Sometimes, client’s come to me having internalized mainstream self-help culture’s insistence that we should all just put ourselves first. But they care deeply about the world and struggle to follow this mandate.

Here’s what I tell them:

Although the dominant culture trains us to see the world in either-or dualities—good guys and bad guys, right and wrong—when we look closely, we can see that all life expresses itself in polarities—apparent opposites that depend on each other to create a whole. Night / day; birth / death; cold / hot; soft / hard; chaos / order.[1] You can picture a polarity like an infinity loop:

Likewise, all actions exist along a polarity: giving / receiving; knowing / not knowing; saying yes / saying no; resting / rising; taking space / making space. The list goes on.

The challenge is, through training and trauma, we often learn to habitually cling to one side of a polarity. For example, especially if you were socialized as a woman, you may have learned to cling to the giving end of the giving-receiving polarity and have a hard time receiving or setting boundaries that protect your needs.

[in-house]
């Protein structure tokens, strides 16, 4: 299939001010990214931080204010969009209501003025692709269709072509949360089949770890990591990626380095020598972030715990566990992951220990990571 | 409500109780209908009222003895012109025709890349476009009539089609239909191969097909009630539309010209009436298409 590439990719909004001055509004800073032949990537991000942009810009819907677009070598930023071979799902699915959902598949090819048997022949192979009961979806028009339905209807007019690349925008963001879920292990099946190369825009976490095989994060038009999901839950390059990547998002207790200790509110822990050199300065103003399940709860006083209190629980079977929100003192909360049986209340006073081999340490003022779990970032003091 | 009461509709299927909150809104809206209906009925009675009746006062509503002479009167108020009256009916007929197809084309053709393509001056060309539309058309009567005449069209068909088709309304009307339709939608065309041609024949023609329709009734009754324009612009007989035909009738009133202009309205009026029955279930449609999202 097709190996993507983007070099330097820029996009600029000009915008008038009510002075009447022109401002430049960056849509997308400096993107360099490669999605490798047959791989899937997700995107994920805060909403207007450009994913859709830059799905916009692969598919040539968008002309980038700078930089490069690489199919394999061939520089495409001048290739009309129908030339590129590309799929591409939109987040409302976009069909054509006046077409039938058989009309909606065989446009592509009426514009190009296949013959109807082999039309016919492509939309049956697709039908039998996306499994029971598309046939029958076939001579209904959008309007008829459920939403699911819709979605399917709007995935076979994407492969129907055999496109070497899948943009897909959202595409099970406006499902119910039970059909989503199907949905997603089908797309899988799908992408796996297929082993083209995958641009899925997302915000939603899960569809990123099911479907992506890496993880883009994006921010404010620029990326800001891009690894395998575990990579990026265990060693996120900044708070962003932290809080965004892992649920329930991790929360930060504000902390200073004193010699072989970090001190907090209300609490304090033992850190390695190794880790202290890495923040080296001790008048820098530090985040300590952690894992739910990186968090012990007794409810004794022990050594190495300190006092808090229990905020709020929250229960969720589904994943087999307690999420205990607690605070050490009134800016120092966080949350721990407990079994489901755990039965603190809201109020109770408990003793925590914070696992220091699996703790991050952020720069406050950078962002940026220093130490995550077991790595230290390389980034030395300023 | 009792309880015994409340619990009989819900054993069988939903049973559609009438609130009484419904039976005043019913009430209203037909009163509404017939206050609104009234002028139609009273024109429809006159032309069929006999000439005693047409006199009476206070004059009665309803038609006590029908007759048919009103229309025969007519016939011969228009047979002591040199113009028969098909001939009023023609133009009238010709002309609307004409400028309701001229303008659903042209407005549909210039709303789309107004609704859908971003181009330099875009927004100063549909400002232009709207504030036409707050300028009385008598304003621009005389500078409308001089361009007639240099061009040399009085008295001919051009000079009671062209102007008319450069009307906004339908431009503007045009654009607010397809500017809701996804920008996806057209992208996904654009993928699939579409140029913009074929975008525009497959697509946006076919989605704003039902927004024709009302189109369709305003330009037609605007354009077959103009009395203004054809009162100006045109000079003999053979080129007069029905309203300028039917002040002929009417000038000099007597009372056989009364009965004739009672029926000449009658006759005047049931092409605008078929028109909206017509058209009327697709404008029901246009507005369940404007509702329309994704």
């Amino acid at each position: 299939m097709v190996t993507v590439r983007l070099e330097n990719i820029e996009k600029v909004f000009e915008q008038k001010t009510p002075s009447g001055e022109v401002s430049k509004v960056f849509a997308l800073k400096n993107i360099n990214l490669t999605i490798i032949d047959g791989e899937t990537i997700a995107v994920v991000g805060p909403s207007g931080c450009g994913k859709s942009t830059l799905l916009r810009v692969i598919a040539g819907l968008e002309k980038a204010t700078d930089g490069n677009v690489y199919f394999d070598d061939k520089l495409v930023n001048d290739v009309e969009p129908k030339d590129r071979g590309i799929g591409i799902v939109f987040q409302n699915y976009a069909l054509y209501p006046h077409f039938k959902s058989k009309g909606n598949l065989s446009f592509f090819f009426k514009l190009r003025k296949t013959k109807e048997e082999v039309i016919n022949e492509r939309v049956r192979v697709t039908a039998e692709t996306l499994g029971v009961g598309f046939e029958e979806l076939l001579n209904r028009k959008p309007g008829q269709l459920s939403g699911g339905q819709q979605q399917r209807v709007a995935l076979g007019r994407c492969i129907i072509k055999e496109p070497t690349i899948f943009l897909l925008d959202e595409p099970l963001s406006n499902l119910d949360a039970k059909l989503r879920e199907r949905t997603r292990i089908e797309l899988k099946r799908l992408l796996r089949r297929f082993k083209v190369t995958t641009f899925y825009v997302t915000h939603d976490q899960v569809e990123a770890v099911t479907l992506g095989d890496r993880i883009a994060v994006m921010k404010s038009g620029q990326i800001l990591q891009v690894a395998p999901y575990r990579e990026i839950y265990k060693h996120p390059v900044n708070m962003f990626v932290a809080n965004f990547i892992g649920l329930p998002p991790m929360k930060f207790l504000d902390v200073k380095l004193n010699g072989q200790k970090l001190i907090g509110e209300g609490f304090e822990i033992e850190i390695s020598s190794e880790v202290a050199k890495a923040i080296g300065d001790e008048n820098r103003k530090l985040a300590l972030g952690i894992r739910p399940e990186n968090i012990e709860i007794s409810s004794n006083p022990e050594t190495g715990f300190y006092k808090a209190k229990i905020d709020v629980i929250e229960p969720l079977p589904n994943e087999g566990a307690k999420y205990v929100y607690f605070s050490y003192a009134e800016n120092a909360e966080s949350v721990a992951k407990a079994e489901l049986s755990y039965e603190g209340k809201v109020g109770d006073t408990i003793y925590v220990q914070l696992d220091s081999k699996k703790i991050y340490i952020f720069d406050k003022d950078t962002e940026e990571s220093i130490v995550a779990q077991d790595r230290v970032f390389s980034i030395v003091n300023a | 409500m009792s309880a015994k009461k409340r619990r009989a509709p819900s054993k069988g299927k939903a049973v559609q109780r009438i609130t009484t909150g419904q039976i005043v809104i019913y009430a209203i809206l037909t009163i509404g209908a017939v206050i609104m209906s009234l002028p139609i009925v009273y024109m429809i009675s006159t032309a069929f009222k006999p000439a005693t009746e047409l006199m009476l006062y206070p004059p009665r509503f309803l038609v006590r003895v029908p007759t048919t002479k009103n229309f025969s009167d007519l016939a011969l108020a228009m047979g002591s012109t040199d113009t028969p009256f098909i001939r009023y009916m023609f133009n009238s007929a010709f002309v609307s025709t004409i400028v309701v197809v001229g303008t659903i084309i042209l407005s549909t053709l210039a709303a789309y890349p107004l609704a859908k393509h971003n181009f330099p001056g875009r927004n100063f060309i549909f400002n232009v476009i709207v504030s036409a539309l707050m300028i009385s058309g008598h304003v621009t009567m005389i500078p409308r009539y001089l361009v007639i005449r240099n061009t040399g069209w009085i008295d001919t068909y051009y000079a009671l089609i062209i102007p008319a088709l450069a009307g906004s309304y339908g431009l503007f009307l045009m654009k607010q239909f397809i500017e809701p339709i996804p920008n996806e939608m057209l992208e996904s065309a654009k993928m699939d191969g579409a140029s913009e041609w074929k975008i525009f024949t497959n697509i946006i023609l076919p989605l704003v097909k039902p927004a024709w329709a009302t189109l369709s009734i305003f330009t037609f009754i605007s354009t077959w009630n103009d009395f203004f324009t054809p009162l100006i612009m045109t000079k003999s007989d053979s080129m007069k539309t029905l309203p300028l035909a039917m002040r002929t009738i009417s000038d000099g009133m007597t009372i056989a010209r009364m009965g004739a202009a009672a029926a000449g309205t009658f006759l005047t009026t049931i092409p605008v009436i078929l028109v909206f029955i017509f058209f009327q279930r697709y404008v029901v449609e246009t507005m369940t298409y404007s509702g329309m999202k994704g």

When we realize we’ve been stuck on one side of a polarity, many of us do an all-or-nothing move and shift reactively to the other side. The Caretaker says: Screw everyone else! The Giver says: I’m putting myself first! The Achiever says: I’m giving up!

However, the work of becoming whole and free is not about getting rid of any part of ourselves (such as the Caretaker, Giver, or Achiever). We need all parts of ourselves to live fully nourished, actualized lives.

It is true: If we’re burned out from overgiving, we may need to take a break from giving. If we’ve been overdoing, we may need to not do for a while.

Sometimes, a previously overutilized part of ourselves must rest so we can nurture the parts of ourselves that we’ve rejected and neglected (such as the Self-Caretaker, the Receiver, or the One Who Rests). Other times, when they meet the needs of the situation, we can take these well-practiced parts out to play.